Danish offshore drilling company Maersk Drilling has struck a deal to sell the drilling and production unit Mærsk Inspirer, on contract with Repsol at Yme offshore field in Norway, to Havila Sirius for $373 million.
As part of the deal, Repsol will, on behalf of the Yme field partners, charter the rig from Havila Sirius and assume responsibility for the day-to-day operation of the rig on the Yme field.
Maersk Drilling said it would deliver certain transitional services, adding that certain employees are expected to be transferred from Maersk Drilling to Repsol.
The parties agreed that for a period of 12 months post-closing of the sale of the rig, Maersk Drilling will provide drilling management services, for a fee not included in the sale price.
"It is expected that the transaction closing will take place in the second half of 2021, subject to authorities’ approval and completion of offshore (commissioning) activities for the rig to be ready to receive hydrocarbons," Maersk Drilling said.
Providing the rationale for the transaction, Maersk Drilling said the deal was in line with its objective of aligning its fleet to its core business - drilling - while also further strengthening Maersk Drilling’s balance sheet through a material reduction of net debt. Some of the profits will be used to partially repay the syndicated credit facility.
As for the rig, Mærsk Inspirer was originally delivered as a jack-up drilling unit in 2004, and after an initial drilling program in the UK, the rig was converted to provide simultaneous drilling and production service on the Volve field offshore Norway for Equinor in the period from 2007 to 2017.
At the end of 2020, after completing onshore modifications at Egersund yard in Norway, Mærsk Inspirer was towed offshore to prepare for a five-year contract with additional options for combined drilling and production activities at the Repsol-operated Yme field in the North Sea, offshore Norway.
The buyer, Havila Sirius is a subsidiary of Havila Holding, a family-owned investment company with ownership within offshore supply vessels, ship technology, ferry operations, tourism, and real estate.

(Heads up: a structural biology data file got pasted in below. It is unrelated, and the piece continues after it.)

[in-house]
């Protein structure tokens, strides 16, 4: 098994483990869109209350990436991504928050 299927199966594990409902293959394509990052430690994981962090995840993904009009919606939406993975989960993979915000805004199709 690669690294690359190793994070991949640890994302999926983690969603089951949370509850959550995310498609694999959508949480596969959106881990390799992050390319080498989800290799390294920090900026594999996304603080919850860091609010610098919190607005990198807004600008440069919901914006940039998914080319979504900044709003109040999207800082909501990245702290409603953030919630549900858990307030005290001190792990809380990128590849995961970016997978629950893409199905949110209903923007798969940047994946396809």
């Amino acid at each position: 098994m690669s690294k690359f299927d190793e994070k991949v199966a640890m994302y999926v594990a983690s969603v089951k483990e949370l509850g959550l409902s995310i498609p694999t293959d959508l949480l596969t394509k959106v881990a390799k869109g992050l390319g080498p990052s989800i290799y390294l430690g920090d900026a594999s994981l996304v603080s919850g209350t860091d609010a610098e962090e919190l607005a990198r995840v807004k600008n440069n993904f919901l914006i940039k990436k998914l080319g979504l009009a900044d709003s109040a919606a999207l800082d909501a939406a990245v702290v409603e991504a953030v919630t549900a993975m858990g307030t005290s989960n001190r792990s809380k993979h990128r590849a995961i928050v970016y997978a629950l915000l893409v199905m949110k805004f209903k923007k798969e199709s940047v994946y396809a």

Jørn Madsen, CEOMaersk Drilling said: "We are very pleased to enter this agreement with Havila Sirius and Repsol who have a special interest in taking ownership of Mærsk Inspirer’s production capabilities as part of the rig’s long-term commitment to Yme.
"Operating a production module is not part of Maersk Drilling’s core business and we believe that this is an attractive transaction which will create value for Maersk Drilling’s shareholders while securing a good future home for the rig."
Maersk Drilling said the transaction would not impact its financial guidance for 2021. Just last week, on the back of good recent performance with drilling rig contract, Maersk Drilling upgraded its financial guidance for 2021 EBITDA before special items to $260-310 million, compared to the previous guidance of USD 225-275 million.
"As a result of the [Maersk Inspirer] transaction, Maersk Drilling’s contract backlog will be reduced. As of 31 March 2021, Maersk Drilling’s contract backlog was USD 1.8bn of which approximately USD 440m relates to Mærsk Inspirer," the company said Thursday.
When it comes to the Yme field, it is an oil field located in the southeastern part of the Norwegian sector of the North Sea, 130 kilometers northeast of the Ula field. The water depth is 77-93 meters.
The development plan includes the use of Maersk Inspirer jack-up unit for five years, with a five-year extension option.
The plan is to reuse the nine wells pre-drilled in 2009-2010 and to drill seven additional wells. Oil from the field will be transported with tankers and the gas will be reinjected.
Repsol is the operator with a 55% stake. Lotos owns 20%, OKEA has 15%, and KUFPEC holds 10%.